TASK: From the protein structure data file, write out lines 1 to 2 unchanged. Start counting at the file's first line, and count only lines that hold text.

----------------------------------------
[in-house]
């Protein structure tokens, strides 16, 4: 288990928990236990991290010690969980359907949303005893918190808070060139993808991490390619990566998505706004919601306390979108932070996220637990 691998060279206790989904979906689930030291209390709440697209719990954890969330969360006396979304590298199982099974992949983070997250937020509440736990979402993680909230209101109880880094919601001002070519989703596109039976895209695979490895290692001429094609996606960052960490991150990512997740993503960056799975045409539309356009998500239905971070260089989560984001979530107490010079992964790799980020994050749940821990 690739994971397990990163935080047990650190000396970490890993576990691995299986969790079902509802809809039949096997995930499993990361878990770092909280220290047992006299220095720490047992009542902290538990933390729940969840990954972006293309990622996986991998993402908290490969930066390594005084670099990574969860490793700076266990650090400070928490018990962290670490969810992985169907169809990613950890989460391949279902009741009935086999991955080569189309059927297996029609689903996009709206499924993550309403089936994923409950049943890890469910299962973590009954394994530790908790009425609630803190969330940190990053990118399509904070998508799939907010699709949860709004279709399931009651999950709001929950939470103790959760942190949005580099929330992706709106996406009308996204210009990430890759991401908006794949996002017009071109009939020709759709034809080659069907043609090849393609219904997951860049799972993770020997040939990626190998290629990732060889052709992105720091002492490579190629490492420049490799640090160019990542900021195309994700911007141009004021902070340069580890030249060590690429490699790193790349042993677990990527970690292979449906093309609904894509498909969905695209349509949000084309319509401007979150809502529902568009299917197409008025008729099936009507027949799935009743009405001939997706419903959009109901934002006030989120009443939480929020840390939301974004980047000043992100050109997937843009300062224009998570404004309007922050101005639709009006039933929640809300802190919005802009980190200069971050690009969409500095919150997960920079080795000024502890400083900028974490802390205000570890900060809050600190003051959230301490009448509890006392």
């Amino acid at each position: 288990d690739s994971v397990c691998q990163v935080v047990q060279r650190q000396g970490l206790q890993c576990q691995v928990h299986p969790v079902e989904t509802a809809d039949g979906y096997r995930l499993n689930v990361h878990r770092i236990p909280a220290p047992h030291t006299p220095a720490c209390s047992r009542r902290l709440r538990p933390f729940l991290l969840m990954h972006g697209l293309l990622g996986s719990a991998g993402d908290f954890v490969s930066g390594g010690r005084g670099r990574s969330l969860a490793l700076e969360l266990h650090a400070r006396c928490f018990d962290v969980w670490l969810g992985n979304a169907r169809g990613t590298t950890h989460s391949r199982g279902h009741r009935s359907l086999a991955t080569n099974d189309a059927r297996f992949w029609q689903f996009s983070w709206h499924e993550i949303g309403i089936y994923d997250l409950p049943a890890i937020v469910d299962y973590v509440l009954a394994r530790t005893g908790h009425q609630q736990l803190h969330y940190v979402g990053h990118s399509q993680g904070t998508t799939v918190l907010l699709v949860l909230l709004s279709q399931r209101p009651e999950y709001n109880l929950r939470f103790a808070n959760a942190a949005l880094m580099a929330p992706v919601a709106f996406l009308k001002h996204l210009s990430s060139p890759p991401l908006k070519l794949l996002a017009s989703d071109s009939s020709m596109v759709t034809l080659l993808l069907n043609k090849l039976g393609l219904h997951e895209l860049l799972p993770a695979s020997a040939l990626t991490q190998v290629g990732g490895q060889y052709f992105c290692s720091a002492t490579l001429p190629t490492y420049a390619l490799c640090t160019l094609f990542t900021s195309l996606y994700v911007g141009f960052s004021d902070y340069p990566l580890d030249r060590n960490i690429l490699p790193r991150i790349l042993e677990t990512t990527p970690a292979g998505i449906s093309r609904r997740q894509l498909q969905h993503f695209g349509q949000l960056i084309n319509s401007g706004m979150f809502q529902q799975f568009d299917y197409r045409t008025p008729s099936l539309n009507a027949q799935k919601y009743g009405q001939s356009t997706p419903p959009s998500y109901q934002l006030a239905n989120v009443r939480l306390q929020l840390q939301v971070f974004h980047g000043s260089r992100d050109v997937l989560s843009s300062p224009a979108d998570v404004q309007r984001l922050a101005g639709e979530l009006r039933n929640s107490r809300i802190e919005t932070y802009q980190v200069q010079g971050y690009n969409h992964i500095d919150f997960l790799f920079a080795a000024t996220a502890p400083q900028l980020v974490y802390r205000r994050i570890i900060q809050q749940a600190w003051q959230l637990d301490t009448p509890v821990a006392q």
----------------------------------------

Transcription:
[in-house]
């Protein structure tokens, strides 16, 4: 288990928990236990991290010690969980359907949303005893918190808070060139993808991490390619990566998505706004919601306390979108932070996220637990 691998060279206790989904979906689930030291209390709440697209719990954890969330969360006396979304590298199982099974992949983070997250937020509440736990979402993680909230209101109880880094919601001002070519989703596109039976895209695979490895290692001429094609996606960052960490991150990512997740993503960056799975045409539309356009998500239905971070260089989560984001979530107490010079992964790799980020994050749940821990 690739994971397990990163935080047990650190000396970490890993576990691995299986969790079902509802809809039949096997995930499993990361878990770092909280220290047992006299220095720490047992009542902290538990933390729940969840990954972006293309990622996986991998993402908290490969930066390594005084670099990574969860490793700076266990650090400070928490018990962290670490969810992985169907169809990613950890989460391949279902009741009935086999991955080569189309059927297996029609689903996009709206499924993550309403089936994923409950049943890890469910299962973590009954394994530790908790009425609630803190969330940190990053990118399509904070998508799939907010699709949860709004279709399931009651999950709001929950939470103790959760942190949005580099929330992706709106996406009308996204210009990430890759991401908006794949996002017009071109009939020709759709034809080659069907043609090849393609219904997951860049799972993770020997040939990626190998290629990732060889052709992105720091002492490579190629490492420049490799640090160019990542900021195309994700911007141009004021902070340069580890030249060590690429490699790193790349042993677990990527970690292979449906093309609904894509498909969905695209349509949000084309319509401007979150809502529902568009299917197409008025008729099936009507027949799935009743009405001939997706419903959009109901934002006030989120009443939480929020840390939301974004980047000043992100050109997937843009300062224009998570404004309007922050101005639709009006039933929640809300802190919005802009980190200069971050690009969409500095919150997960920079080795000024502890400083900028974490802390205000570890900060809050600190003051959230301490009448509890006392």